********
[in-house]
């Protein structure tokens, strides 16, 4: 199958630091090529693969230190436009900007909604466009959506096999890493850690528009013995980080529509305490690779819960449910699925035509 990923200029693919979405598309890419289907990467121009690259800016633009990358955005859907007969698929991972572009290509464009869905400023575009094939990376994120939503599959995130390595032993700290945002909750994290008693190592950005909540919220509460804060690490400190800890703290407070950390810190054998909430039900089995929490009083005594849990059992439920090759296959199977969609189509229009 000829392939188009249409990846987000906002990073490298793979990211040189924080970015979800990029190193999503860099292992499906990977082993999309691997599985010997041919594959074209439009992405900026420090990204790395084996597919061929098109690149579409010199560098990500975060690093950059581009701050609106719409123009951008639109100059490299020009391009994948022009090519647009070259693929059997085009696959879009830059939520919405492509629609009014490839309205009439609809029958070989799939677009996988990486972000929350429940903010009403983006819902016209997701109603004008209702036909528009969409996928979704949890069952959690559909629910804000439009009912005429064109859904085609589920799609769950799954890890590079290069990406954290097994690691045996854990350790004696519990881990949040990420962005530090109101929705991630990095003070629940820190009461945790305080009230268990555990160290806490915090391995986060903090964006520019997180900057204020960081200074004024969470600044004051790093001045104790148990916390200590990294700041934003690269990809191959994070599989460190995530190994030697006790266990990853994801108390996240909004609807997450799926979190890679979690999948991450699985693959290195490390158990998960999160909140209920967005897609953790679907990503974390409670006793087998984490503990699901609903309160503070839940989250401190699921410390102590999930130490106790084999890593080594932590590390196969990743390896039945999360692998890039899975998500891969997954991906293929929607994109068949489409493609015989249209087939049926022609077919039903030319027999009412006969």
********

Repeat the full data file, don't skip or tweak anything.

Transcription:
[in-house]
């Protein structure tokens, strides 16, 4: 199958630091090529693969230190436009900007909604466009959506096999890493850690528009013995980080529509305490690779819960449910699925035509 990923200029693919979405598309890419289907990467121009690259800016633009990358955005859907007969698929991972572009290509464009869905400023575009094939990376994120939503599959995130390595032993700290945002909750994290008693190592950005909540919220509460804060690490400190800890703290407070950390810190054998909430039900089995929490009083005594849990059992439920090759296959199977969609189509229009 000829392939188009249409990846987000906002990073490298793979990211040189924080970015979800990029190193999503860099292992499906990977082993999309691997599985010997041919594959074209439009992405900026420090990204790395084996597919061929098109690149579409010199560098990500975060690093950059581009701050609106719409123009951008639109100059490299020009391009994948022009090519647009070259693929059997085009696959879009830059939520919405492509629609009014490839309205009439609809029958070989799939677009996988990486972000929350429940903010009403983006819902016209997701109603004008209702036909528009969409996928979704949890069952959690559909629910804000439009009912005429064109859904085609589920799609769950799954890890590079290069990406954290097994690691045996854990350790004696519990881990949040990420962005530090109101929705991630990095003070629940820190009461945790305080009230268990555990160290806490915090391995986060903090964006520019997180900057204020960081200074004024969470600044004051790093001045104790148990916390200590990294700041934003690269990809191959994070599989460190995530190994030697006790266990990853994801108390996240909004609807997450799926979190890679979690999948991450699985693959290195490390158990998960999160909140209920967005897609953790679907990503974390409670006793087998984490503990699901609903309160503070839940989250401190699921410390102590999930130490106790084999890593080594932590590390196969990743390896039945999360692998890039899975998500891969997954991906293929929607994109068949489409493609015989249209087939049926022609077919039903030319027999009412006969």